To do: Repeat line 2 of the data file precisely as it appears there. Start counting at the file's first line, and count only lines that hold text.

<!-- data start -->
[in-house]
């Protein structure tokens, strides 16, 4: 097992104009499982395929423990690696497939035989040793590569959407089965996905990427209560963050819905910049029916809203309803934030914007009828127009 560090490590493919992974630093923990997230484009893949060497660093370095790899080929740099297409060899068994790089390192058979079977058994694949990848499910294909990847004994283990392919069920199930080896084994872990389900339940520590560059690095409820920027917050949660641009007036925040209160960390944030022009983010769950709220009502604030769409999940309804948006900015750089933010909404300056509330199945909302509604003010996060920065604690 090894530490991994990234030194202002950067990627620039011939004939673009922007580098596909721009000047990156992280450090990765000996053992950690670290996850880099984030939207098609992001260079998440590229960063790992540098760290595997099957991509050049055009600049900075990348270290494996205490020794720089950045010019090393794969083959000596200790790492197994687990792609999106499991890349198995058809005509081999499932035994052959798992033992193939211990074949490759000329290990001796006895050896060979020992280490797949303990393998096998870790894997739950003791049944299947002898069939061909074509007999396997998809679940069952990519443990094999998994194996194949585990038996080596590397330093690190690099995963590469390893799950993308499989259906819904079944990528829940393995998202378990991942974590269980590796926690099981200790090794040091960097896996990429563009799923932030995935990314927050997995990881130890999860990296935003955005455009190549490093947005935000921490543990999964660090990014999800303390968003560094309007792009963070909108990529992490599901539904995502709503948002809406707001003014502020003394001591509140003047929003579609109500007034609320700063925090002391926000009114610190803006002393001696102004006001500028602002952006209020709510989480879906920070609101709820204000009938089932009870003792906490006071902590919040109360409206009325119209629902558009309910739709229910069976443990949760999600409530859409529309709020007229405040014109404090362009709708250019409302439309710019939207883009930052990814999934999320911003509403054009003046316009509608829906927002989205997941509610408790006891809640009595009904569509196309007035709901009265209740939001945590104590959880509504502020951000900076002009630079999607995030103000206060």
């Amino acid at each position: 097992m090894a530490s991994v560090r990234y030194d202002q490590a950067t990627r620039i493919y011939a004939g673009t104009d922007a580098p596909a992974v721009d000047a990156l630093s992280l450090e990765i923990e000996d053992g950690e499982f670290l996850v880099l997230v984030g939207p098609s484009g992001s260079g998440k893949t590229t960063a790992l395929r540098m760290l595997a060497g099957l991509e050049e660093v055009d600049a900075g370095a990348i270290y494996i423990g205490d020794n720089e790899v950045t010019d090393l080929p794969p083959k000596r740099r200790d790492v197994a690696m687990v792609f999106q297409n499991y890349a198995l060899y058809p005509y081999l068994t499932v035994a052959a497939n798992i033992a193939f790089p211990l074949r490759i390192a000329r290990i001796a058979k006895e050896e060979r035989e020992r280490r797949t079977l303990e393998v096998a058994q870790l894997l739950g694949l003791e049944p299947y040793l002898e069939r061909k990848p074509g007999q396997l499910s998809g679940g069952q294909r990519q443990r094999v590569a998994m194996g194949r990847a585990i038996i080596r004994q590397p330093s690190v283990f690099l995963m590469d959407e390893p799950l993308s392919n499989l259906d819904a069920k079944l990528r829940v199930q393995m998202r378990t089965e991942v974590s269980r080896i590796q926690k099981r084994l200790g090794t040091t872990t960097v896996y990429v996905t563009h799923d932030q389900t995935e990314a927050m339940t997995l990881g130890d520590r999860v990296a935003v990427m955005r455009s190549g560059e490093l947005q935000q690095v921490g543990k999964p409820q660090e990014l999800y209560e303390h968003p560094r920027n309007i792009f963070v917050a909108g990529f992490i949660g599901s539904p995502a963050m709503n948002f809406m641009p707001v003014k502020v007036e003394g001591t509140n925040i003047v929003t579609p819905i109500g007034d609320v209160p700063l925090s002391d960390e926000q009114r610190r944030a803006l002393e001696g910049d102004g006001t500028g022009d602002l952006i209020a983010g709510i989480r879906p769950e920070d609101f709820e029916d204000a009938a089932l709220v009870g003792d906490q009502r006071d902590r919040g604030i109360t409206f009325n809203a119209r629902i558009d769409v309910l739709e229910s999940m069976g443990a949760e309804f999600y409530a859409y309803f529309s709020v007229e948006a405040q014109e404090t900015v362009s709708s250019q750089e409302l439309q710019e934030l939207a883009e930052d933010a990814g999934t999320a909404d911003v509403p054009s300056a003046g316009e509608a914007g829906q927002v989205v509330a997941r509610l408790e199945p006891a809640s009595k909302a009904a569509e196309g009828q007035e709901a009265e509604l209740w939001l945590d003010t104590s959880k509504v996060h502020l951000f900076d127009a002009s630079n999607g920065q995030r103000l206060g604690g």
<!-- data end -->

């Protein structure tokens, strides 16, 4: 097992104009499982395929423990690696497939035989040793590569959407089965996905990427209560963050819905910049029916809203309803934030914007009828127009 560090490590493919992974630093923990997230484009893949060497660093370095790899080929740099297409060899068994790089390192058979079977058994694949990848499910294909990847004994283990392919069920199930080896084994872990389900339940520590560059690095409820920027917050949660641009007036925040209160960390944030022009983010769950709220009502604030769409999940309804948006900015750089933010909404300056509330199945909302509604003010996060920065604690 090894530490991994990234030194202002950067990627620039011939004939673009922007580098596909721009000047990156992280450090990765000996053992950690670290996850880099984030939207098609992001260079998440590229960063790992540098760290595997099957991509050049055009600049900075990348270290494996205490020794720089950045010019090393794969083959000596200790790492197994687990792609999106499991890349198995058809005509081999499932035994052959798992033992193939211990074949490759000329290990001796006895050896060979020992280490797949303990393998096998870790894997739950003791049944299947002898069939061909074509007999396997998809679940069952990519443990094999998994194996194949585990038996080596590397330093690190690099995963590469390893799950993308499989259906819904079944990528829940393995998202378990991942974590269980590796926690099981200790090794040091960097896996990429563009799923932030995935990314927050997995990881130890999860990296935003955005455009190549490093947005935000921490543990999964660090990014999800303390968003560094309007792009963070909108990529992490599901539904995502709503948002809406707001003014502020003394001591509140003047929003579609109500007034609320700063925090002391926000009114610190803006002393001696102004006001500028602002952006209020709510989480879906920070609101709820204000009938089932009870003792906490006071902590919040109360409206009325119209629902558009309910739709229910069976443990949760999600409530859409529309709020007229405040014109404090362009709708250019409302439309710019939207883009930052990814999934999320911003509403054009003046316009509608829906927002989205997941509610408790006891809640009595009904569509196309007035709901009265209740939001945590104590959880509504502020951000900076002009630079999607995030103000206060």